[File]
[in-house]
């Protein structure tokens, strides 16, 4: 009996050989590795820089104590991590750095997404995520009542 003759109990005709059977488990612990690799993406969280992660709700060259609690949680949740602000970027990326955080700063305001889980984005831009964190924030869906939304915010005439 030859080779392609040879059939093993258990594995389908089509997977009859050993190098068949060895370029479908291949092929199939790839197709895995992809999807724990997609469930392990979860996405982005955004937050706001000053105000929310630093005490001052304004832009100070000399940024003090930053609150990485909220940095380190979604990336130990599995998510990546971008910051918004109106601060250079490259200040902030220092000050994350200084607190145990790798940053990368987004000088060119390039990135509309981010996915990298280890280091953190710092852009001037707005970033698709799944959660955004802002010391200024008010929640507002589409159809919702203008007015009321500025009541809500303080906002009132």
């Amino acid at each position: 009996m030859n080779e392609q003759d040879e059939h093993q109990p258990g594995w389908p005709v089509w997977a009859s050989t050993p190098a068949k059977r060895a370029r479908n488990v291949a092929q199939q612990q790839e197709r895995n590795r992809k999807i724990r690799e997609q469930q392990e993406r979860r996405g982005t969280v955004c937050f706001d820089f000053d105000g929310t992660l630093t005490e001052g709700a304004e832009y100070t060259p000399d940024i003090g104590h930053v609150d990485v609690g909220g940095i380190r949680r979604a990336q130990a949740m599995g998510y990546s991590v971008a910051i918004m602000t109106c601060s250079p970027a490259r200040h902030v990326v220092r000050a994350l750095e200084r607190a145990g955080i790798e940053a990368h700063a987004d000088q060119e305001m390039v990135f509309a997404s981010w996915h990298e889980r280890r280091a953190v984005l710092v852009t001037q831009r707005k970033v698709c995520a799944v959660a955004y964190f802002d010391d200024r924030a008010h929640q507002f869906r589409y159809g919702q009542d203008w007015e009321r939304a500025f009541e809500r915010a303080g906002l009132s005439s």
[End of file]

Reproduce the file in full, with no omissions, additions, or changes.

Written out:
[in-house]
């Protein structure tokens, strides 16, 4: 009996050989590795820089104590991590750095997404995520009542 003759109990005709059977488990612990690799993406969280992660709700060259609690949680949740602000970027990326955080700063305001889980984005831009964190924030869906939304915010005439 030859080779392609040879059939093993258990594995389908089509997977009859050993190098068949060895370029479908291949092929199939790839197709895995992809999807724990997609469930392990979860996405982005955004937050706001000053105000929310630093005490001052304004832009100070000399940024003090930053609150990485909220940095380190979604990336130990599995998510990546971008910051918004109106601060250079490259200040902030220092000050994350200084607190145990790798940053990368987004000088060119390039990135509309981010996915990298280890280091953190710092852009001037707005970033698709799944959660955004802002010391200024008010929640507002589409159809919702203008007015009321500025009541809500303080906002009132």
């Amino acid at each position: 009996m030859n080779e392609q003759d040879e059939h093993q109990p258990g594995w389908p005709v089509w997977a009859s050989t050993p190098a068949k059977r060895a370029r479908n488990v291949a092929q199939q612990q790839e197709r895995n590795r992809k999807i724990r690799e997609q469930q392990e993406r979860r996405g982005t969280v955004c937050f706001d820089f000053d105000g929310t992660l630093t005490e001052g709700a304004e832009y100070t060259p000399d940024i003090g104590h930053v609150d990485v609690g909220g940095i380190r949680r979604a990336q130990a949740m599995g998510y990546s991590v971008a910051i918004m602000t109106c601060s250079p970027a490259r200040h902030v990326v220092r000050a994350l750095e200084r607190a145990g955080i790798e940053a990368h700063a987004d000088q060119e305001m390039v990135f509309a997404s981010w996915h990298e889980r280890r280091a953190v984005l710092v852009t001037q831009r707005k970033v698709c995520a799944v959660a955004y964190f802002d010391d200024r924030a008010h929640q507002f869906r589409y159809g919702q009542d203008w007015e009321r939304a500025f009541e809500r915010a303080g906002l009132s005439s």